“When I read the article, I contacted Mr Suneet Salvi who called us for a three-day workshop on natural farming. This immensely helped us,” he adds.
The family continued to shuttle between the village and Mumbai city, spending a few days every week at their farmstay. They also had a couple of cottages constructed on the ancestral land so the staff who helped their father in the farming could live on site.
However in 2020 when the pandemic struck, the family thought why not move to the village for a few months, since the city had shut down. And they loved it so much, that they never went back!
They even went on to expand the cottages that were built to accommodate more people and installed more facilities in the kitchen.
“This was when it struck us that we could invite guests over to experience the magic that we had,” says Sameer. And that is exactly what they did.
In late 2020, Mohraan Farms saw its first set of guests.
A magical food forest
Sameer says once guests come to the farmstay, they are never at a loss for things to do. But something that everyone loves, even today, is basking in the magic created by the food forest.
Explaining this creation by his father, he says a food forest is a farm where the food is grown in a similar manner to a forest that one would find in the wild.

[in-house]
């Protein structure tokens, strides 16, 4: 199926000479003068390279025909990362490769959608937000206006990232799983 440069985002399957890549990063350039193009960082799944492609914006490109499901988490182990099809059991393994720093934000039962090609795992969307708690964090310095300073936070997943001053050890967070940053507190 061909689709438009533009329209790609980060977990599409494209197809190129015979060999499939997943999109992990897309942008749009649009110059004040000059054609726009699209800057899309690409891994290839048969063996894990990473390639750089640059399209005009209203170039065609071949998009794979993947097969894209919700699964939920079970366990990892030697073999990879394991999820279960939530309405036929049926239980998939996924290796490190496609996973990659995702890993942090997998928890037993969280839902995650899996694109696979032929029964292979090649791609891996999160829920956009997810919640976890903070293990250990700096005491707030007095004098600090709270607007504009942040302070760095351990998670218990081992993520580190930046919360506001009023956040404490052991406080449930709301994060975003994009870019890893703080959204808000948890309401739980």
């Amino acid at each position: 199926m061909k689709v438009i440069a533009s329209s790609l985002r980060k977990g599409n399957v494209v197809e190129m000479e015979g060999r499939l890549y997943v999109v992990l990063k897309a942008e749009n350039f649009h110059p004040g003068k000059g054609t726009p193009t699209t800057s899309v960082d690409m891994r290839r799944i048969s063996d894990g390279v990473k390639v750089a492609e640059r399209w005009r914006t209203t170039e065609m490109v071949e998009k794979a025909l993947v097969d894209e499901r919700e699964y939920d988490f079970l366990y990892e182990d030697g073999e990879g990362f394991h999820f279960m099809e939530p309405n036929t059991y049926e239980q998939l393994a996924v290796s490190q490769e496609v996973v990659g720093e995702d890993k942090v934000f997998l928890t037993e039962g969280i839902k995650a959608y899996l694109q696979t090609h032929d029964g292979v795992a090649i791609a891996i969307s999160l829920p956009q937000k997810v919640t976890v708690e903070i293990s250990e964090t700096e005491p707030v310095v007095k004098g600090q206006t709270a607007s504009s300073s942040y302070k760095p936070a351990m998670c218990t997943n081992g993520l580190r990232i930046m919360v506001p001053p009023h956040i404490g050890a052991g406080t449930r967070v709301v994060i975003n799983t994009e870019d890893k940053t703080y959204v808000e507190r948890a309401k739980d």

“This diverse, multilayered jungle devoid of chemical fertilisers, pesticides, etc. ensures the soil is not disturbed frequently. All of this helps build a natural web of life. Guests not only have a chance to observe and awe at the trees but also partake in the harvesting, planting, sowing, transplanting, pruning, etc,” he says.
When the guests are not going on long walks, there are plenty of activities to enjoy.
“To name a few, there is kayaking, swimming in the river, trekking, enjoying beautiful waterfalls in nearby hills, attending informative farm tours conducted by us, cycling, playing pool, indoor games, carrom, board games, archery, and so much more,” says Sachin, adding that the most important among these activities is often ‘to do nothing’.
“Guests have a chance to ground themselves in nature and just be,” he adds. “A regular day at our farmstay starts with the melodious sounds of birds chirping. Then guests can either choose to get adventurous and do some activities or simply talk a stroll along the paths.”